Youth Hunting: Passing on the Tradition to the Next Generation

Passing on deer hunting tradition to the next generation of hunters 

Being a youth hunting mentor to your kids is a mix of entertaining and teaching. Remembering to make it fun will help them take a continued interest.

By Shawn Lentz | PUBLISHED August 22nd, 2022 

Back when I was my son’s age if someone had told me that I’d be passing on the legacy of hunting? I would’ve quizzically peered at them through the bangs of my burgeoning mullet while squealing off a crappy riff on my Sears & Roebuck guitar. In those days, I pledged my allegiance to the Gods of Metal. 

Even though I grew up fishing and camping during summers in the North Cascades, hunting wasn’t part of our family tradition.

Like many of us kids from the ‘burbs of Marysville, Washington, I straddled the line between small town existence and dreams of big city life. The sleepy little farming community was already giving way to cul-de-sacs and housing developments. Hunting, it seemed, went out along with the next chunk of ag land scheduled for the chopping block.

Days were spent on BMX bikes, neighborhood hide-n-seek, and learning not to choke on Camel straights. The time between was filled-in with Donkey Kong at the local pizza joint, dodging wayward lawn darts, and roller-skating. Don’t get me wrong, the ‘70s and ‘80s were a kick-ass time to be a kid. But I don’t recall ever hearing one hunting story from anyone I grew up with.

Through the twists and turns of life, I tapped into my inner meat-getter in adulthood. Now, fourteen years into my hunting journey, I can pass on what I’ve learned as an adult-onset hunter to my son. That's the great thing. No matter what age you started, you can teach your kid to hunt as a youth so they may grow up with it.

Most of the red meat we eat comes from elk or deer, and it’s not unusual for me to process it in the kitchen. In addition, scouting trips, deer camps, turkey hunts, and trail camera checks are often a family affair that he’s always been a part of. So he’s essentially grown up immersed in it.

Teaching your kids to hunt can be joyful and gratifying. It can also be maddening and annoying. And that’s just one trip! Here are a few nuggets I’ve obtained as a father, told through the eyes of someone who didn’t start hunting until their 30s. They’ve become my guiding principles that I meditate on when I feel the aggro-daddy edge coming on.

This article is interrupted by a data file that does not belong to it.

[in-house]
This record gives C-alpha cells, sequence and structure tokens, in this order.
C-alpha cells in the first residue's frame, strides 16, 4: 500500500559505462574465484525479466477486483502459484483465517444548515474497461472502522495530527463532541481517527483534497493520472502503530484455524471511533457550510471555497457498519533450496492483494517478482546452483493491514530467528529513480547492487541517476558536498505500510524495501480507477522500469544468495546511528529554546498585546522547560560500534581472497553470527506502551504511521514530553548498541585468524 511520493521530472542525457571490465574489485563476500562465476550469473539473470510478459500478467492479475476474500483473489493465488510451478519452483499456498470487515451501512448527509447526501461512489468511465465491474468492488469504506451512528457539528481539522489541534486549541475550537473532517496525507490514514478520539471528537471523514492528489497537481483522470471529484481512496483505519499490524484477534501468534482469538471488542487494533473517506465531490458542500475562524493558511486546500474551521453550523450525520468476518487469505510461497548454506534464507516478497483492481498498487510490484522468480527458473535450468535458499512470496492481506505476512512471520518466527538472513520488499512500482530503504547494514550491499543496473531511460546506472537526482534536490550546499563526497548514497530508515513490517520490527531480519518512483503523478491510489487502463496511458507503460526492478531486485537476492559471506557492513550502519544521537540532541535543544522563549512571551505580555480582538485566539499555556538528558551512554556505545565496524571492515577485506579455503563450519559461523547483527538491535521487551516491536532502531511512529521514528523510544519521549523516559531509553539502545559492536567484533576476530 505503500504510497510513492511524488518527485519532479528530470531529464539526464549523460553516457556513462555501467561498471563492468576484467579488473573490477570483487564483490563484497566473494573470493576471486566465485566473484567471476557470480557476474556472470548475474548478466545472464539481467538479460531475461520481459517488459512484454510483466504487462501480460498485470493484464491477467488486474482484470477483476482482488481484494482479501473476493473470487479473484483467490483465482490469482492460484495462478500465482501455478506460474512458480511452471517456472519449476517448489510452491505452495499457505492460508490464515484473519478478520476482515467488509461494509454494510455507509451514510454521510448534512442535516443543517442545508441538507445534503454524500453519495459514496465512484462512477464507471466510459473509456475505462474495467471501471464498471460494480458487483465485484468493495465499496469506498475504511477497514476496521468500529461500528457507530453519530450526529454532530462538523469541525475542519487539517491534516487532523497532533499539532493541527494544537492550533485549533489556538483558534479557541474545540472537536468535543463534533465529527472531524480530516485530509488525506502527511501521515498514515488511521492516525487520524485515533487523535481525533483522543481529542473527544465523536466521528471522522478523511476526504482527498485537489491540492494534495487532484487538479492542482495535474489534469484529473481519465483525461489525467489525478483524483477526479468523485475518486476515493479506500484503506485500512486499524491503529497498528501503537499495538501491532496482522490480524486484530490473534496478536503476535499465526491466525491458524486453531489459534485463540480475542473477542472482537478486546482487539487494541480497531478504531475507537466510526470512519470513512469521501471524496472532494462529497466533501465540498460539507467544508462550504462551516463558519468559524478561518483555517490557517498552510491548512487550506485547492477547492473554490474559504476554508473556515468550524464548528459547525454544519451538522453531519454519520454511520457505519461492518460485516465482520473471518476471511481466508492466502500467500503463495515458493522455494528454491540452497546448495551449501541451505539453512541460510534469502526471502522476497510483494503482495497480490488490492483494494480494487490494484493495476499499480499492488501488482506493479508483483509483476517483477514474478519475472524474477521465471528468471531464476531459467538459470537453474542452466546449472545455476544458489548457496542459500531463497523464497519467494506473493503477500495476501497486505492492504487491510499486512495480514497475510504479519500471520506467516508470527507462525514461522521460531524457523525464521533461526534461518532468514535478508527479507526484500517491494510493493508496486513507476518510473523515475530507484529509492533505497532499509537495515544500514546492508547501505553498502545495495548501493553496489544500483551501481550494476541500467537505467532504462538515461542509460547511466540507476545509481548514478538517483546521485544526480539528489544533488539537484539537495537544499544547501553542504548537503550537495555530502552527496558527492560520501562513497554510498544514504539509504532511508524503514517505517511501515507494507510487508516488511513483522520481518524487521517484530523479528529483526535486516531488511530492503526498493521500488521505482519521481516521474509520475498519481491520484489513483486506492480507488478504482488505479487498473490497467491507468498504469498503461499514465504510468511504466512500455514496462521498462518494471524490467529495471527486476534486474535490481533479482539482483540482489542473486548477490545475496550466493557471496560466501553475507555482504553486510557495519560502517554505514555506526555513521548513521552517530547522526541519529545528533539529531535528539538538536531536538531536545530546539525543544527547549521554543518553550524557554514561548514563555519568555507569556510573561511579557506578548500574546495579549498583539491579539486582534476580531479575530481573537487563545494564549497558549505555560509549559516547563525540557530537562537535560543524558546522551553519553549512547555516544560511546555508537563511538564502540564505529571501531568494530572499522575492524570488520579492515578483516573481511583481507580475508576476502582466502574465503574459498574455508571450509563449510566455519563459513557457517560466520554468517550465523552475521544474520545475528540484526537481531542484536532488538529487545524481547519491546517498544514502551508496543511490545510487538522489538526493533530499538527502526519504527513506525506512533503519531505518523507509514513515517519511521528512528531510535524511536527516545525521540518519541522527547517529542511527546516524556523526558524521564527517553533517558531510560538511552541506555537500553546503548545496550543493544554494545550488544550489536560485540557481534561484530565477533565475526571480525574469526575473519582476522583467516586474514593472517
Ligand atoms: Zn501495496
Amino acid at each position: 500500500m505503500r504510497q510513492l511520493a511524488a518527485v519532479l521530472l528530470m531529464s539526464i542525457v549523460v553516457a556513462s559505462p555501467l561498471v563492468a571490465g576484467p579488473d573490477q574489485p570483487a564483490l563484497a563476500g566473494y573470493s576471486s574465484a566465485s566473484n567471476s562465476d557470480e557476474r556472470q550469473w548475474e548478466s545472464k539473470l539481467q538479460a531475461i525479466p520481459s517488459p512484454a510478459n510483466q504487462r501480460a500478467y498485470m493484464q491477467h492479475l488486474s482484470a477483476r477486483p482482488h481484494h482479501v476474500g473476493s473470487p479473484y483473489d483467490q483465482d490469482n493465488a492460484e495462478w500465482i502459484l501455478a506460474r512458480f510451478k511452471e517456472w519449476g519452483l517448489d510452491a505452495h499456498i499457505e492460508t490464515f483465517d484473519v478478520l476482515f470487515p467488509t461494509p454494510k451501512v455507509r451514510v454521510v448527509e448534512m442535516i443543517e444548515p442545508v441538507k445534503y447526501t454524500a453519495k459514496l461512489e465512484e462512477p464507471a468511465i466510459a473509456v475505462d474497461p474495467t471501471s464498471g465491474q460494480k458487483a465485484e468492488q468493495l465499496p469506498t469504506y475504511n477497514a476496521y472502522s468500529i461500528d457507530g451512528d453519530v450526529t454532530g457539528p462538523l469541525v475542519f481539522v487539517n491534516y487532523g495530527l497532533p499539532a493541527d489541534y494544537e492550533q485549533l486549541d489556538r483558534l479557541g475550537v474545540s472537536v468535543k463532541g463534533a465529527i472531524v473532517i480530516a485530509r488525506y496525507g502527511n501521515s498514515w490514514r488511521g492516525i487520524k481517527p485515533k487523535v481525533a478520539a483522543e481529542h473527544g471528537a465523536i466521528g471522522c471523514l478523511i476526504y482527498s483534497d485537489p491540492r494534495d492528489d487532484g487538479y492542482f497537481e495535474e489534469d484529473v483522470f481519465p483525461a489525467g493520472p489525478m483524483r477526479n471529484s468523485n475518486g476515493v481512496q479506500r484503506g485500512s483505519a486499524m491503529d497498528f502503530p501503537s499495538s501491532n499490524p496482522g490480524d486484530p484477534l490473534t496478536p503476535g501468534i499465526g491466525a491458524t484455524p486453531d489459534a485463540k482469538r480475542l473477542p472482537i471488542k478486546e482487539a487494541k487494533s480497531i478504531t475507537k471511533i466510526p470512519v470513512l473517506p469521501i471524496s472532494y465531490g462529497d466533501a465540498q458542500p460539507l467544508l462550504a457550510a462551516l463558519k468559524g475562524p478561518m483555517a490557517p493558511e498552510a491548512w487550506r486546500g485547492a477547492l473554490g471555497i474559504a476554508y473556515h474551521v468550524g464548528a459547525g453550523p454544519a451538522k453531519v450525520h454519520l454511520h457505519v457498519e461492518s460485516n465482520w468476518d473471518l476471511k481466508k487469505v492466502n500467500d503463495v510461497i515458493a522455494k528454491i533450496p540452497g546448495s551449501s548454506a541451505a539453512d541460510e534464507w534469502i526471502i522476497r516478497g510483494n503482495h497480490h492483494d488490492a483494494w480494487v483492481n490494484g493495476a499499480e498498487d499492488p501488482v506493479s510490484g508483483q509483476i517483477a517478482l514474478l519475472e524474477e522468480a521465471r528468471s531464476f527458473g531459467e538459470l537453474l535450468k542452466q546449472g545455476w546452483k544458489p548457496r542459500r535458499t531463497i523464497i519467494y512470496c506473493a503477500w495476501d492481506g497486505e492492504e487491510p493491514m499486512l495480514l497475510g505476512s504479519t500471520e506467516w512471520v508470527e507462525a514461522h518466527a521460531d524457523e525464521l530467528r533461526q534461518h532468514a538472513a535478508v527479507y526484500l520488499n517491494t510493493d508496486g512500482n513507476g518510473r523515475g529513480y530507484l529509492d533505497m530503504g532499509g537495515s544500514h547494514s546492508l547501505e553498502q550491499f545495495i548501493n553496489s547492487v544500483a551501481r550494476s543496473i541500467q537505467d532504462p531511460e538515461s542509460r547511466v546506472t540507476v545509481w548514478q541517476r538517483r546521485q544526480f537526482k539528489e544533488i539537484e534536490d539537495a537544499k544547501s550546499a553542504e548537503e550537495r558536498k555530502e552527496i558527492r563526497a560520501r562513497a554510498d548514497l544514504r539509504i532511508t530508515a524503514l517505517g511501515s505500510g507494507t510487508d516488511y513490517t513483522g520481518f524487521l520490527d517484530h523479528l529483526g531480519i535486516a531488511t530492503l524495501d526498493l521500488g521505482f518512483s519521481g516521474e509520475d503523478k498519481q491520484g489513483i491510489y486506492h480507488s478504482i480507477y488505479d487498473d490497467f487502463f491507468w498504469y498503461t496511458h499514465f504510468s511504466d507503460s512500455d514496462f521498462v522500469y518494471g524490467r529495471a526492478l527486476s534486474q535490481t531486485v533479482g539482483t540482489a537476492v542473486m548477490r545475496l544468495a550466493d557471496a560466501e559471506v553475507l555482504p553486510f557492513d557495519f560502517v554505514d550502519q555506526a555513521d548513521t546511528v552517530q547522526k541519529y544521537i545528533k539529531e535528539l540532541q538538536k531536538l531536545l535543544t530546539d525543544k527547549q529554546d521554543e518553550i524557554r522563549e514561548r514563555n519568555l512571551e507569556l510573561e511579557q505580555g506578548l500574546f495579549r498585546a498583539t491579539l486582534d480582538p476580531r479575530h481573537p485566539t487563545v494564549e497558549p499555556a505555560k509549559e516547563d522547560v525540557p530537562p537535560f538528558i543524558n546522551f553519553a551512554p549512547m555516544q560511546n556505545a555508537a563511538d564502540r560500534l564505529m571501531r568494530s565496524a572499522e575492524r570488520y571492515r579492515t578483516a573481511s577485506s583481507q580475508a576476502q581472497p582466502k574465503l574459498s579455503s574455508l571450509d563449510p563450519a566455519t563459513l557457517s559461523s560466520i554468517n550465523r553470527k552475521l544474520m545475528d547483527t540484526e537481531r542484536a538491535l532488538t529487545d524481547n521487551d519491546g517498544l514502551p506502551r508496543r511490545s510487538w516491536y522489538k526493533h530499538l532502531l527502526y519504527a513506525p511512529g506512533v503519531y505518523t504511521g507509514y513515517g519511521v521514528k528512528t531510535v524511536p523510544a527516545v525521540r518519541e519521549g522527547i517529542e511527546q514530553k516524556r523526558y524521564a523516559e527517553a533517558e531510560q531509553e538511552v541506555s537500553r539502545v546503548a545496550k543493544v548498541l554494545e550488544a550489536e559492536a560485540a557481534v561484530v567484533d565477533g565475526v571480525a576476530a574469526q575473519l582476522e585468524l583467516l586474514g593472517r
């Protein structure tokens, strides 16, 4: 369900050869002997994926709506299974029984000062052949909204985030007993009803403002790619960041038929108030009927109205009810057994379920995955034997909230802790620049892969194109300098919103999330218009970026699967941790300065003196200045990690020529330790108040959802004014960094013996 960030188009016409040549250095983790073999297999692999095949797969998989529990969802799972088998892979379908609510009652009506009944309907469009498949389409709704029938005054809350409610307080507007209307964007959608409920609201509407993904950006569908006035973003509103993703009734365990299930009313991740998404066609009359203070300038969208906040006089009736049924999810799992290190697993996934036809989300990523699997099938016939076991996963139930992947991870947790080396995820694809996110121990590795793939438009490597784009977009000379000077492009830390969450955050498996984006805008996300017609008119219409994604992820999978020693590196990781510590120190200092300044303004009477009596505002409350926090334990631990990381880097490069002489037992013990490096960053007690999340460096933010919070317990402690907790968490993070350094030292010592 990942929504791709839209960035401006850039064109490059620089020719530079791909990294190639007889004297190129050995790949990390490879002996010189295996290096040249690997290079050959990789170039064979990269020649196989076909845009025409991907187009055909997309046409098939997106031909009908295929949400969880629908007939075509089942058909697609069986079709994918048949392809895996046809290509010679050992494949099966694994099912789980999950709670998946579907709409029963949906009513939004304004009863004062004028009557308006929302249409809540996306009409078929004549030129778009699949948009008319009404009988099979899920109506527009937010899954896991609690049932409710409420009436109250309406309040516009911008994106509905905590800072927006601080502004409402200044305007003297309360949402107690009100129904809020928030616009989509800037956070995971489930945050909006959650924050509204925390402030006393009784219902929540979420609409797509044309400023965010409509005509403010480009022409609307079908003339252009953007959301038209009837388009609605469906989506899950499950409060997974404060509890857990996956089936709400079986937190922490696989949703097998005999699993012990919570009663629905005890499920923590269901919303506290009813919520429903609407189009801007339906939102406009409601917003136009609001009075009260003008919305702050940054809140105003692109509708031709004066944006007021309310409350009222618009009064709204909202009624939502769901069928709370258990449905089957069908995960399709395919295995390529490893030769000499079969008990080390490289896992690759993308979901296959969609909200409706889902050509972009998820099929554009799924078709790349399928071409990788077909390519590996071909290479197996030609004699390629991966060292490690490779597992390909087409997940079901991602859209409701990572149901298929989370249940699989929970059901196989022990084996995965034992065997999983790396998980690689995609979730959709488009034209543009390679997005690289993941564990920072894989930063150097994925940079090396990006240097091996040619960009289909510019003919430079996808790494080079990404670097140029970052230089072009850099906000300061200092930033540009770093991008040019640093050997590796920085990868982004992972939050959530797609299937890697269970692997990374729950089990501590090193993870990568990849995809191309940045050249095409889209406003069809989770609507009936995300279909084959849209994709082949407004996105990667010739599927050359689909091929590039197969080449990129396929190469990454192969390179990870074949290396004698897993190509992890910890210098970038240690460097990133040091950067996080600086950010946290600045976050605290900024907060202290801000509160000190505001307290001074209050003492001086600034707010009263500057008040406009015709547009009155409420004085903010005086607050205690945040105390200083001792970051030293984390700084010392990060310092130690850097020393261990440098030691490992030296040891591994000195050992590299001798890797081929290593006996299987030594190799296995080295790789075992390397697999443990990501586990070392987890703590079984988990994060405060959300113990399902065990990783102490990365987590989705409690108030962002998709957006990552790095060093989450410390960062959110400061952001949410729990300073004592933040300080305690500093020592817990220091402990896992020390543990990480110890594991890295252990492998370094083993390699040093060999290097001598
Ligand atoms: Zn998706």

Let Them Decide When They’re Ready

For example, I bought my son his first bow back in 2016. The summer of 2021 was the first time he used it. Even though he’d lined-up shots hundreds of times on his game’s virtual bows, he didn’t seem to care too much about shooting the real thing at first. He simply wasn’t ready. This was proven by our comedy/tragedy hunts early on. If the Griswolds were a hunting family, we’d surely be their doppelganger.

When I say “let them decide,” I don’t necessarily mean asking them outright. I mean, observe. Take little hunting trips and see how they go. Gauge interest. Kids are all over the place. Sports, YouTube, TikTok, Xbox–there are so many things competing for their attention. They don’t always need Ritalin. Sometimes they just need to grow out of it.

Let them set the pace while you present opportunities to experience hunting and the outdoor adventures that come along with it. See how they take to it. You’ll know when to move on to the next step.

It’s Not About the Inches. It’s About the Pounds

Of delicious, truly organic, free-range table fair, that is. Youth hunters need to know that there’s much more to it than the rack size. In this author’s opinion, a field-to-table lifestyle–where putting meat in the freezer is the focal point–is a much more worthy pursuit. That should be the emphasis.